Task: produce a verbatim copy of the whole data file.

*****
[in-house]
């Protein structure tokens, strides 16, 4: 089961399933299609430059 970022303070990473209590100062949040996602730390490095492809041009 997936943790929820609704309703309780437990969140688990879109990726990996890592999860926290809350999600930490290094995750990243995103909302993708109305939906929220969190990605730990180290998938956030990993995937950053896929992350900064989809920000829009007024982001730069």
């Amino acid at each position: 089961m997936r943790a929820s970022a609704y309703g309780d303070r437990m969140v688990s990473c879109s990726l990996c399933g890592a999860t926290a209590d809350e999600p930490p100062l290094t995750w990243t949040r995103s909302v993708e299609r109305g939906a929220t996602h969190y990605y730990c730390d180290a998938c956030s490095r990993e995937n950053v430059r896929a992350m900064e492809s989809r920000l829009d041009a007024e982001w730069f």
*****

[in-house]
């Protein structure tokens, strides 16, 4: 089961399933299609430059 970022303070990473209590100062949040996602730390490095492809041009 997936943790929820609704309703309780437990969140688990879109990726990996890592999860926290809350999600930490290094995750990243995103909302993708109305939906929220969190990605730990180290998938956030990993995937950053896929992350900064989809920000829009007024982001730069």
């Amino acid at each position: 089961m997936r943790a929820s970022a609704y309703g309780d303070r437990m969140v688990s990473c879109s990726l990996c399933g890592a999860t926290a209590d809350e999600p930490p100062l290094t995750w990243t949040r995103s909302v993708e299609r109305g939906a929220t996602h969190y990605y730990c730390d180290a998938c956030s490095r990993e995937n950053v430059r896929a992350m900064e492809s989809r920000l829009d041009a007024e982001w730069f």